When Killer7 was first released in 2005, the action-adventure game garnered mixed reviews from both players and critics. It was developed by Grasshopper Manufacture and published by Capcom – both Japanese companies – and released for Nintendo Gamecube and PlayStation 2 at the time. The game featured first-person shooter elements and a unique on-rails control scheme, the latter being the subject of much criticism as it hindered movement in the game space. However, the game’s complex and thought-provoking storyline coupled with noir-themed visual style and presentation received positive responses from critics – and the game itself achieved cult status.
The game follows an elite group of assassins called “killer7”, who is employed by the United States Government to conduct secretive hit-jobs in Japan. The setting is an alternate version of Earth in the 21st century, one where the world has destroyed all existing nuclear weapons and shut down air travel and the internet in an effort to combat terrorism and cyber-terrorism. However, when a new terrorist cell called “Heaven Smile” begins targeting peaceful world organizations, killer7 must find their source in Japan in an attempt to bring peace back on the country and the world. Throughout the game, the killer7 uncover a deeper conspiracy regarding the role of Japan in U.S. politics and secrets about the nature of their organization.
The twisted part of the story so far – is that the seven individual assassins are actually one elderly man in a wheelchair named Harman Smith, who exhibits “Multifoliate Personae Phenomenon”. This condition allows him to physically transform into one of his seven assassin personae. Throughout the game, the player has the option of switching between these seven personas and utilize their unique talents to fight against the Heaven Smile terrorists. Heaven Smile is actually a virus, which evokes a desire to kill when ingested in humans. The antagonist of the game, a friend of Smith, mass-produces terrorists by injecting them with the virus along with a “bomb-organ”, which explodes when they come in contact with a non-terrorist.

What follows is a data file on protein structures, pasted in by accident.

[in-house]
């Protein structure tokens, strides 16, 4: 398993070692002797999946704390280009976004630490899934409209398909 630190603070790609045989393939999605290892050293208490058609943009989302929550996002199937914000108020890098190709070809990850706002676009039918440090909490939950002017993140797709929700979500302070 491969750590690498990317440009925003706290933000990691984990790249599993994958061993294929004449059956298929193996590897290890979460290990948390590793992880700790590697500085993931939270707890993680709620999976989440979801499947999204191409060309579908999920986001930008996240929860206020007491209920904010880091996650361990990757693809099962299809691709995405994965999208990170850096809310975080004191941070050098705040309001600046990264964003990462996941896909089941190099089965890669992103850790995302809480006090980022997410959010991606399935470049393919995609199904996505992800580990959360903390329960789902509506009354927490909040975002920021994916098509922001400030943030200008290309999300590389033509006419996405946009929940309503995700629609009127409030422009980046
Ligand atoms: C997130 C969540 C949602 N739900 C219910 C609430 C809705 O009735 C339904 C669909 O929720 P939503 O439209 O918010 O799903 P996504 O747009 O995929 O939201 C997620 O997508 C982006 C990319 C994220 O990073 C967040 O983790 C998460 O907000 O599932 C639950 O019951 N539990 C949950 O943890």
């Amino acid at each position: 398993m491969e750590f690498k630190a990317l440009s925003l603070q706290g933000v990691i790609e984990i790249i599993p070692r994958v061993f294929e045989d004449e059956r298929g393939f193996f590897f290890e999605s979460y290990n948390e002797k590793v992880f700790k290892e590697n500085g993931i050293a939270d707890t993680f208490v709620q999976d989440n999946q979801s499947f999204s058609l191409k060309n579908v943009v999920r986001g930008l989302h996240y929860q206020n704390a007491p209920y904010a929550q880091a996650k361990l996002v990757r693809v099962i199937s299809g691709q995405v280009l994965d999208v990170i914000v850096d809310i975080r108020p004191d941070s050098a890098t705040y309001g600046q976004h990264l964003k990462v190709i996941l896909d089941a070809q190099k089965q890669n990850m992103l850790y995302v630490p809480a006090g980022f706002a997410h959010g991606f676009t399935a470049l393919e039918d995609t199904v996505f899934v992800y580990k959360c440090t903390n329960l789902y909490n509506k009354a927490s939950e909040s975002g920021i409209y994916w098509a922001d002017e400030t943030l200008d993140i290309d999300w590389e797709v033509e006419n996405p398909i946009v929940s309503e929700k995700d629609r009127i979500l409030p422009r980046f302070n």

Fast forward 13 years, and a remastered version of the game is being released on Steam platform for PC gaming. The noir-inspired visual graphics and the semi-abstract aesthetic feel to the game are getting major enhancement in the new version to go along with the twisted and dark storyline of the game. The animations have been modified to fit the 16:0 aspect ratio and everything, except reload animation, is rendered at 60 fps. In the new version, controls can be rebound and have been modified to better fit keyboard/mouse setups. Last but not the least, “many” textures on 2D items in the game have been upgraded to 1080p.
The reboot of Killer7 is bound to fit in with the plethora of offbeat adventure games available on PC now, especially ones that play around with the language of games itself, doing weird and wonderful things with UIs or subverting expectations as to how its systems should work. With enhanced graphics, new generation gamers can experience the timeless visual style that wowed audiences back in 2005.